• Set-Acl -ACLObject $ACLOU -Path "AD:\OU=MyProtectedOU,OU=TOPLevel,DC=ADCORP,DC=LAB"

Removing the protection:

  • Import-Module ActiveDirectory
  • $sidEVERYONE = [System.Security.Principal.SecurityIdentifier]’S-1-1-0′
  • $ACLOU = Get-Acl "AD:\OU=MyProtectedOU,OU=TOPLevel,DC=ADCORP,DC=LAB"
  • $ACEOU = $sidEVERYONE,"Delete,DeleteTree","Deny"
  • $AccessRuleOU = New-Object System.DirectoryServices.ActiveDirectoryAccessRule $ACEOU
  • $ACLOU.RemoveAccessRule($AccessRuleOU)
  • Set-Acl -ACLObject $ACLOU -Path "AD:\OU=MyProtectedOU,OU=TOPLevel,DC=ADCORP,DC=LAB"

[3] Using the Microsoft AD PowerShell CMDlets And Using The Exposed Property

Creating the OU:

  • Import-Module ActiveDirectory
  • New-ADOrganizationalUnit -Name ‘MyProtectedOU’ -Path ‘OU=TOPLevel,DC=ADCORP,DC=LAB’

REMARK: when using this CMDlet, the default behavior is to protect the created OU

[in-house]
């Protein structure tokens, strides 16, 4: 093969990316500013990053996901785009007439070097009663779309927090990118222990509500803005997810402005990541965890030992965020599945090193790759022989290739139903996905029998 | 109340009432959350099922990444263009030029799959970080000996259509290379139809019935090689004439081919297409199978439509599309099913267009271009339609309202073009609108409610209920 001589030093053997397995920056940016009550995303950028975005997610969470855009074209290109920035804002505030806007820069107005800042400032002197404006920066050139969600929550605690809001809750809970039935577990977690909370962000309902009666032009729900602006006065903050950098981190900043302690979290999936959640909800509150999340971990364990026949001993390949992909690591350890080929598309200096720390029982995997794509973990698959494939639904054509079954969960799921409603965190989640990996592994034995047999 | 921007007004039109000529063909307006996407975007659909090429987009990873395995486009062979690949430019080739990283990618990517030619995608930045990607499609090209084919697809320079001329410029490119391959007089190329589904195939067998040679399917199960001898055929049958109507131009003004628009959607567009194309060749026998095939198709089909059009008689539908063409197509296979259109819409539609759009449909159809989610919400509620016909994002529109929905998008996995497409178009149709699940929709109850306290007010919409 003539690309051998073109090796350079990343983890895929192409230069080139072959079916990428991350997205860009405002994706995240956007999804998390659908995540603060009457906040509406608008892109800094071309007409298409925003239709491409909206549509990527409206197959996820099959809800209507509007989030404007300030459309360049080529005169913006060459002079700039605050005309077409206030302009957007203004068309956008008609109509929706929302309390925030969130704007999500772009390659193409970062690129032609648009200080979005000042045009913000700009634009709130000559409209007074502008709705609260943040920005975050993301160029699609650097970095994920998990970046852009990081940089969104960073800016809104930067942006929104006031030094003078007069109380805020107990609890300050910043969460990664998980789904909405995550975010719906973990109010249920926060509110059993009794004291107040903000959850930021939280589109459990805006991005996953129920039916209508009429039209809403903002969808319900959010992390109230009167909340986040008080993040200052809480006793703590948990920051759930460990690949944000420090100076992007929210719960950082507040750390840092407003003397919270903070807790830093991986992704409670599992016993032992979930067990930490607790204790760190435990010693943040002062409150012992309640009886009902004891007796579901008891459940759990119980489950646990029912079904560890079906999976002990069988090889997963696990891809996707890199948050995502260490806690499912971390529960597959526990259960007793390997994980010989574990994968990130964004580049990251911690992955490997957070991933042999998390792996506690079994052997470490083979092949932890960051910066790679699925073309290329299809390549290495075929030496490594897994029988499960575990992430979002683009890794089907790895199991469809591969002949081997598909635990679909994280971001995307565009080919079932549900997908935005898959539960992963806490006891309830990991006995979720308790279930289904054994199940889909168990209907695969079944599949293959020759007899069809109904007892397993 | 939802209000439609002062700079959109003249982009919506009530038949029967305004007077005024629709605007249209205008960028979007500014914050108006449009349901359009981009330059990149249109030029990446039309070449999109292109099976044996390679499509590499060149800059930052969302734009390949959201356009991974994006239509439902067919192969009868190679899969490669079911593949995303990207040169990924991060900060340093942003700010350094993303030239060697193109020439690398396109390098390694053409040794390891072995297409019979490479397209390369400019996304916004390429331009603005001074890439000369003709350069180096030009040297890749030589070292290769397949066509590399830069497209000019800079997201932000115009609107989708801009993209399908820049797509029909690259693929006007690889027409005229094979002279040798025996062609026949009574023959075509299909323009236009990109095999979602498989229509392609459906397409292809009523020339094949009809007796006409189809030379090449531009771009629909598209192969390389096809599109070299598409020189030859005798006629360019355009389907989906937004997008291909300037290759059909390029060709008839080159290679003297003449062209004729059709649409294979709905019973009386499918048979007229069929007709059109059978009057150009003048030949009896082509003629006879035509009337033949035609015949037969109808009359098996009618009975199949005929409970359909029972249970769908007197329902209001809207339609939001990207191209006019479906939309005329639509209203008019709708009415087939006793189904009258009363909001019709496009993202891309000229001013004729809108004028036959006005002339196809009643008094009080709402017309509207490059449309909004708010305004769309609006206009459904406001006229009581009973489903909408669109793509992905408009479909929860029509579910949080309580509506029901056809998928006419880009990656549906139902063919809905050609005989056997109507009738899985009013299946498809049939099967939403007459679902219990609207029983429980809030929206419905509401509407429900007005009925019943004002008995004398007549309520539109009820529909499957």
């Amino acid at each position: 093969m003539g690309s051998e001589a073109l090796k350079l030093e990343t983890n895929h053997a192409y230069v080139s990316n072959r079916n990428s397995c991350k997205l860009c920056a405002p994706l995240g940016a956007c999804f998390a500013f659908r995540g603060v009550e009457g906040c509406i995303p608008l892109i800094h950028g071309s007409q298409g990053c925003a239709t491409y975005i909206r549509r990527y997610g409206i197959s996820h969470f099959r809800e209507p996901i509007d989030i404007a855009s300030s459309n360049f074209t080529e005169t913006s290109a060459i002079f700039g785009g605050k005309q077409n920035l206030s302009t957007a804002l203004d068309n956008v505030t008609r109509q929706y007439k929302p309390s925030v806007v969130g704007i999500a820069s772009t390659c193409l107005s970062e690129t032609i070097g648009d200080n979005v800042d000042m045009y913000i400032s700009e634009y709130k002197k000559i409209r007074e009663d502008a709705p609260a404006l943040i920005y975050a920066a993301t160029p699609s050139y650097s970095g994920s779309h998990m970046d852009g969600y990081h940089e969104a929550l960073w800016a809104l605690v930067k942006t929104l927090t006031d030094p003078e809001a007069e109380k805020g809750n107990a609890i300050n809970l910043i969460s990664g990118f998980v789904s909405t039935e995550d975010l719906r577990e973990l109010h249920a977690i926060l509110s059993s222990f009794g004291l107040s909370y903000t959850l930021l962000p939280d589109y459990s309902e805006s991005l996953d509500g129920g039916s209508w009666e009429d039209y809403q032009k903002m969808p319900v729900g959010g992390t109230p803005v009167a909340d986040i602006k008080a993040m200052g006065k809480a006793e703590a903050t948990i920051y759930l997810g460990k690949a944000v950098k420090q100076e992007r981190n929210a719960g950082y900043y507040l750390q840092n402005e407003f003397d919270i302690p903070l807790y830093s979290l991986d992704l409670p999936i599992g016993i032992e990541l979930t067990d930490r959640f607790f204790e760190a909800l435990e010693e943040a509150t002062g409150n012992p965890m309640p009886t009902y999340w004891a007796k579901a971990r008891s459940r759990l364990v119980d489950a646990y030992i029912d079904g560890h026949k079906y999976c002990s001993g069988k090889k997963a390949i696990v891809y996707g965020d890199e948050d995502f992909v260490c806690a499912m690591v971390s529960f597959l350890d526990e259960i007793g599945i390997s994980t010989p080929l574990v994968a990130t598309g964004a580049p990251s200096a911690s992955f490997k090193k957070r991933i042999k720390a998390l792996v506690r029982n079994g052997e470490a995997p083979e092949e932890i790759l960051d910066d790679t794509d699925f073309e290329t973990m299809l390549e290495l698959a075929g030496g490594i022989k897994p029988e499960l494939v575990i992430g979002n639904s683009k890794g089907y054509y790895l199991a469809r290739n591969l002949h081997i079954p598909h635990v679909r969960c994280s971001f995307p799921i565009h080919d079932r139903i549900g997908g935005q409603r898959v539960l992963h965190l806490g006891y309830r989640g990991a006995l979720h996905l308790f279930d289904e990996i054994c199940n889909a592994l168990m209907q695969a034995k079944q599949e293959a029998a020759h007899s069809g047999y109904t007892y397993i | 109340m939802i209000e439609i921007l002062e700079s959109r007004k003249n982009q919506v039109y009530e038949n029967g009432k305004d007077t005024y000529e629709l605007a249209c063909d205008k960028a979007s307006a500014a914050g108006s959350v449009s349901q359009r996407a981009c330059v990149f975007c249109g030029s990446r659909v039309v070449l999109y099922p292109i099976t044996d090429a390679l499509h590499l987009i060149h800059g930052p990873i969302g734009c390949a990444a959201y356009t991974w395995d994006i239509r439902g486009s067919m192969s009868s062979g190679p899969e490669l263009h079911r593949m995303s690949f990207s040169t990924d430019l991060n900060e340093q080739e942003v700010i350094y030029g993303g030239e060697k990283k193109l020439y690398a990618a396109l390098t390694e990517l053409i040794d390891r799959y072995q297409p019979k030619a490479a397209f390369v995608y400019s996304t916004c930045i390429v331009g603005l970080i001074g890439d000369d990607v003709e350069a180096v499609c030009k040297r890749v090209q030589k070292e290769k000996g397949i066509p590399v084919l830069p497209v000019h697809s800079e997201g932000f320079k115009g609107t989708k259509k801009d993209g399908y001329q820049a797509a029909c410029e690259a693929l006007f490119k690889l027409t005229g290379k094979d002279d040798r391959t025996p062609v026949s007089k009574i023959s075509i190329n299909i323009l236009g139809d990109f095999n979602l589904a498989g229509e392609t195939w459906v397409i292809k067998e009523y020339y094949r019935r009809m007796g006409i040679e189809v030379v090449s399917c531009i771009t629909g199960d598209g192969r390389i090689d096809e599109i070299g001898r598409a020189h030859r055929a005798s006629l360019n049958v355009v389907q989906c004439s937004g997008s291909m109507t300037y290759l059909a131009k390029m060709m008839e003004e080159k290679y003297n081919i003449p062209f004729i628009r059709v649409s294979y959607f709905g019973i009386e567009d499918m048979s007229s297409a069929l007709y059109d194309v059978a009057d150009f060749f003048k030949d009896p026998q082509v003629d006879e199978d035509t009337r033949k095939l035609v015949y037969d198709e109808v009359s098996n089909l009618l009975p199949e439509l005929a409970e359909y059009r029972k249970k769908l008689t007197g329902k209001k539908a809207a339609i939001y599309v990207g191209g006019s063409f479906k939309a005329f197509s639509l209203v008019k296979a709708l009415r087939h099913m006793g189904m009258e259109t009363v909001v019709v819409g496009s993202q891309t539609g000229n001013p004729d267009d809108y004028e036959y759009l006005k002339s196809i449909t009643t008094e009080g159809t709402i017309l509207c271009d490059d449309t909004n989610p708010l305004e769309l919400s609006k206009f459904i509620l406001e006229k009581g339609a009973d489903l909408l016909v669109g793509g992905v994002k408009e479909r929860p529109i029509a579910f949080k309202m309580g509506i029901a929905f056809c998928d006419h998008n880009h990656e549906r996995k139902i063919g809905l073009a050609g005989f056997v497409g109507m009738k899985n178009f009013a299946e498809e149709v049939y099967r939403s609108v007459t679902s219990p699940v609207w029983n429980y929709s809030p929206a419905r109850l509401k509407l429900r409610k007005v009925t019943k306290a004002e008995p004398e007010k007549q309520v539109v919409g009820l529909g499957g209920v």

Adding the protection:

  • Import-Module ActiveDirectory
  • Set-ADOrganizationalUnit "OU=MyProtectedOU,OU=TOPLevel,DC=ADCORP,DC=LAB" -ProtectedFromAccidentalDeletion:$true

Removing the protection:

  • Import-Module ActiveDirectory
  • Set-ADOrganizationalUnit "OU=MyProtectedOU,OU=TOPLevel,DC=ADCORP,DC=LAB" -ProtectedFromAccidentalDeletion:$false

[4] Using the Quest AD PowerShell CMDlets

Creating the OU:

  • Add-PSSnapin Quest.ActiveRoles.ADManagement
  • New-ADOrganizationalUnit -Name ‘MyProtectedOU’ -Path ‘OU=TOPLevel,DC=ADCORP,DC=LAB’

Adding the protection:

  • Add-PSSnapin Quest.ActiveRoles.ADManagement
  • Add-QADPermission -identity ‘OU=TOPLevel,DC=ADCORP,DC=LAB’ -Deny -Account ‘EVERYONE’ -Right ‘DeleteChild’ -ApplyTo ThisObjectOnly
  • Add-QADPermission -identity ‘OU=MyProtectedOU,OU=TOPLevel,DC=ADCORP,DC=LAB’ -Deny -Account ‘EVERYONE’ -Right ‘Delete,DeleteTree’ -ApplyTo ThisObjectOnly

Removing the protection:

  • Add-PSSnapin Quest.ActiveRoles.ADManagement
  • Get-QADPermission -identity ‘OU=MyProtectedOU,OU=TOPLevel,DC=ADCORP,DC=LAB’ -Deny -Account ‘EVERYONE’ -Right ‘Delete,DeleteTree’ -ApplyTo ThisObjectOnly | Remove-QADPermission

[5] Adjusting the default security descriptor for OUs